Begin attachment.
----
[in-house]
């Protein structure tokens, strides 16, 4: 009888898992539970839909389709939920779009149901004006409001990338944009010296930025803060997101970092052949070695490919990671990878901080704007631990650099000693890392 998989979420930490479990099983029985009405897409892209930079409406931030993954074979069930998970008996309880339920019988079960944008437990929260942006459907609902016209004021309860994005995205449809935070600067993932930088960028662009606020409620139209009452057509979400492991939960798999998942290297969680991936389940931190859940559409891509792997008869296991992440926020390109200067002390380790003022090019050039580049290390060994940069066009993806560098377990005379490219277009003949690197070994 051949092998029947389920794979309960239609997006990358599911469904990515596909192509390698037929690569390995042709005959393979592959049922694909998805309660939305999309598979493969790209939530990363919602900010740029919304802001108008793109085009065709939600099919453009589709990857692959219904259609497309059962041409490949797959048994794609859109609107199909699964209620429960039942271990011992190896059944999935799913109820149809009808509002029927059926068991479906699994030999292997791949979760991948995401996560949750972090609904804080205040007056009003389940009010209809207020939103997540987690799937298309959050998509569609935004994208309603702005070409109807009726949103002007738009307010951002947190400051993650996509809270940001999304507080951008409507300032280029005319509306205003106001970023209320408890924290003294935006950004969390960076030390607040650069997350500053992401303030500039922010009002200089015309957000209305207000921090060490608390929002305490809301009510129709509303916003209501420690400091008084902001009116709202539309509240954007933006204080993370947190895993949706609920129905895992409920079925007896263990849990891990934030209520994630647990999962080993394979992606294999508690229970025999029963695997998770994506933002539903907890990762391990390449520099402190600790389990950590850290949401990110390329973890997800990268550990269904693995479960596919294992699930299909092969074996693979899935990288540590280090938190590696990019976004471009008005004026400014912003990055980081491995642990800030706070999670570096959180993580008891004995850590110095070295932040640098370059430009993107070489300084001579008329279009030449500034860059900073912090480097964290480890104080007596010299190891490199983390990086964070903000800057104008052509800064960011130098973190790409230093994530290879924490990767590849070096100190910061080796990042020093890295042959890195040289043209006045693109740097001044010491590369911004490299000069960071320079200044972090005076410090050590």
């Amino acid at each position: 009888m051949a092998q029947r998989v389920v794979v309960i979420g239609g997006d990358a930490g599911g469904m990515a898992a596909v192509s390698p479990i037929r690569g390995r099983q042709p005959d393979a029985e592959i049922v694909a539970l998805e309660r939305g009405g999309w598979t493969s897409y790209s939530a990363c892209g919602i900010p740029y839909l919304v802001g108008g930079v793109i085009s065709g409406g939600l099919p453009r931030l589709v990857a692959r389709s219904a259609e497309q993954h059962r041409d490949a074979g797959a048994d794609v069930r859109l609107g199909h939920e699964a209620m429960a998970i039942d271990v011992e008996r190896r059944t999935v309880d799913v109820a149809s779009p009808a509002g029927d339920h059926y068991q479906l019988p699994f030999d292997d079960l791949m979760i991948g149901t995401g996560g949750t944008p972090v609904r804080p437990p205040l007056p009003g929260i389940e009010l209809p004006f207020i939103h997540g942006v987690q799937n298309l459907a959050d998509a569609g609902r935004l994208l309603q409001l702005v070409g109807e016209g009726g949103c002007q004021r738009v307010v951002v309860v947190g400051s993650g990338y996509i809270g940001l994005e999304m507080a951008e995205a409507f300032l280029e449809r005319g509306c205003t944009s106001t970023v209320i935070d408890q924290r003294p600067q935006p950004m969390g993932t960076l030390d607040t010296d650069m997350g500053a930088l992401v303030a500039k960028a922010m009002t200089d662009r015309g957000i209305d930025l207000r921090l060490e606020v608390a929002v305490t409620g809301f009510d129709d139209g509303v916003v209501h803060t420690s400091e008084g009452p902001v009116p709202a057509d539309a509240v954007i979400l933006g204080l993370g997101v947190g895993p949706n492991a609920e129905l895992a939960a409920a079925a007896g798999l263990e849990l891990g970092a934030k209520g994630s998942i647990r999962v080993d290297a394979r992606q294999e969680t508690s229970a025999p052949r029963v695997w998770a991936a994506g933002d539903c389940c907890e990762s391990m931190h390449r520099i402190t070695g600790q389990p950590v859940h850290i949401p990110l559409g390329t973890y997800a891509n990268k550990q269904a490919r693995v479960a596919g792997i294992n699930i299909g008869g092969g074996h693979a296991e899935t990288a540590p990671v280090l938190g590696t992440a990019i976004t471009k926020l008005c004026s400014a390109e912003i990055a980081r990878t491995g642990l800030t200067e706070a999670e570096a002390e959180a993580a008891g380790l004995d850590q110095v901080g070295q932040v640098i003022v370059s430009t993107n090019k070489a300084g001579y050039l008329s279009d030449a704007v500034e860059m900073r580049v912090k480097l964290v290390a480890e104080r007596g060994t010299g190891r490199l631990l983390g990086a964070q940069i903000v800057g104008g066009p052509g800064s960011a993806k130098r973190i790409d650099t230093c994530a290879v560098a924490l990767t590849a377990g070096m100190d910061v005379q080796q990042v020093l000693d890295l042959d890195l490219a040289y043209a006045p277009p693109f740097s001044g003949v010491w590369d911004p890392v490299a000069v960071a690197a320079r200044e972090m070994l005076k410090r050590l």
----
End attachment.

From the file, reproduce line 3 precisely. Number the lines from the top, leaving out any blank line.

């Amino acid at each position: 009888m051949a092998q029947r998989v389920v794979v309960i979420g239609g997006d990358a930490g599911g469904m990515a898992a596909v192509s390698p479990i037929r690569g390995r099983q042709p005959d393979a029985e592959i049922v694909a539970l998805e309660r939305g009405g999309w598979t493969s897409y790209s939530a990363c892209g919602i900010p740029y839909l919304v802001g108008g930079v793109i085009s065709g409406g939600l099919p453009r931030l589709v990857a692959r389709s219904a259609e497309q993954h059962r041409d490949a074979g797959a048994d794609v069930r859109l609107g199909h939920e699964a209620m429960a998970i039942d271990v011992e008996r190896r059944t999935v309880d799913v109820a149809s779009p009808a509002g029927d339920h059926y068991q479906l019988p699994f030999d292997d079960l791949m979760i991948g149901t995401g996560g949750t944008p972090v609904r804080p437990p205040l007056p009003g929260i389940e009010l209809p004006f207020i939103h997540g942006v987690q799937n298309l459907a959050d998509a569609g609902r935004l994208l309603q409001l702005v070409g109807e016209g009726g949103c002007q004021r738009v307010v951002v309860v947190g400051s993650g990338y996509i809270g940001l994005e999304m507080a951008e995205a409507f300032l280029e449809r005319g509306c205003t944009s106001t970023v209320i935070d408890q924290r003294p600067q935006p950004m969390g993932t960076l030390d607040t010296d650069m997350g500053a930088l992401v303030a500039k960028a922010m009002t200089d662009r015309g957000i209305d930025l207000r921090l060490e606020v608390a929002v305490t409620g809301f009510d129709d139209g509303v916003v209501h803060t420690s400091e008084g009452p902001v009116p709202a057509d539309a509240v954007i979400l933006g204080l993370g997101v947190g895993p949706n492991a609920e129905l895992a939960a409920a079925a007896g798999l263990e849990l891990g970092a934030k209520g994630s998942i647990r999962v080993d290297a394979r992606q294999e969680t508690s229970a025999p052949r029963v695997w998770a991936a994506g933002d539903c389940c907890e990762s391990m931190h390449r520099i402190t070695g600790q389990p950590v859940h850290i949401p990110l559409g390329t973890y997800a891509n990268k550990q269904a490919r693995v479960a596919g792997i294992n699930i299909g008869g092969g074996h693979a296991e899935t990288a540590p990671v280090l938190g590696t992440a990019i976004t471009k926020l008005c004026s400014a390109e912003i990055a980081r990878t491995g642990l800030t200067e706070a999670e570096a002390e959180a993580a008891g380790l004995d850590q110095v901080g070295q932040v640098i003022v370059s430009t993107n090019k070489a300084g001579y050039l008329s279009d030449a704007v500034e860059m900073r580049v912090k480097l964290v290390a480890e104080r007596g060994t010299g190891r490199l631990l983390g990086a964070q940069i903000v800057g104008g066009p052509g800064s960011a993806k130098r973190i790409d650099t230093c994530a290879v560098a924490l990767t590849a377990g070096m100190d910061v005379q080796q990042v020093l000693d890295l042959d890195l490219a040289y043209a006045p277009p693109f740097s001044g003949v010491w590369d911004p890392v490299a000069v960071a690197a320079r200044e972090m070994l005076k410090r050590l």